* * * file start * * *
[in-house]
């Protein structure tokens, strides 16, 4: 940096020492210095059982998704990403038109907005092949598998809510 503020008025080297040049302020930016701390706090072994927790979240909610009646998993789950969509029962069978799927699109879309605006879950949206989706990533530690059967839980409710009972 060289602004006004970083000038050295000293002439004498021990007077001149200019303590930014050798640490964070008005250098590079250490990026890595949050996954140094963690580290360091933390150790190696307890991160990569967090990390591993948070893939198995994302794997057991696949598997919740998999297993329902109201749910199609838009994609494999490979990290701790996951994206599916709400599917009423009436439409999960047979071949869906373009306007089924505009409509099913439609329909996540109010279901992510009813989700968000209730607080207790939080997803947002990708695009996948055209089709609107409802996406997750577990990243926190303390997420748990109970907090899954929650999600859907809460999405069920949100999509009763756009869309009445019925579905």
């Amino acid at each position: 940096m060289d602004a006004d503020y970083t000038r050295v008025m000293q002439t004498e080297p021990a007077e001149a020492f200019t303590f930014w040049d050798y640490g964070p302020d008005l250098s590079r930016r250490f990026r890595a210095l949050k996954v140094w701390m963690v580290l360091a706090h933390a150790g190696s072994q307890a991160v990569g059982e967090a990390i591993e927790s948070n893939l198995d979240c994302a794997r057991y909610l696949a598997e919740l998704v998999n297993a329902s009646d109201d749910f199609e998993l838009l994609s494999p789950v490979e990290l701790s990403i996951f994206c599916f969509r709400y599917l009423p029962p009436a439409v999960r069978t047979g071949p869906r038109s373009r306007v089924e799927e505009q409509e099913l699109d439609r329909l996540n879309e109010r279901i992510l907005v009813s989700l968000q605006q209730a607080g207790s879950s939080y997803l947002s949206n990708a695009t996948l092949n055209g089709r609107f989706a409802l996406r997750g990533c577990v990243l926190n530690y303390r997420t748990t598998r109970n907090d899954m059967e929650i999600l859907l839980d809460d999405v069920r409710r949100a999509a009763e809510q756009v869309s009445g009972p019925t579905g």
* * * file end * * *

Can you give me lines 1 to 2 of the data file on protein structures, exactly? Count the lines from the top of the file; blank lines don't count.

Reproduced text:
[in-house]
């Protein structure tokens, strides 16, 4: 940096020492210095059982998704990403038109907005092949598998809510 503020008025080297040049302020930016701390706090072994927790979240909610009646998993789950969509029962069978799927699109879309605006879950949206989706990533530690059967839980409710009972 060289602004006004970083000038050295000293002439004498021990007077001149200019303590930014050798640490964070008005250098590079250490990026890595949050996954140094963690580290360091933390150790190696307890991160990569967090990390591993948070893939198995994302794997057991696949598997919740998999297993329902109201749910199609838009994609494999490979990290701790996951994206599916709400599917009423009436439409999960047979071949869906373009306007089924505009409509099913439609329909996540109010279901992510009813989700968000209730607080207790939080997803947002990708695009996948055209089709609107409802996406997750577990990243926190303390997420748990109970907090899954929650999600859907809460999405069920949100999509009763756009869309009445019925579905």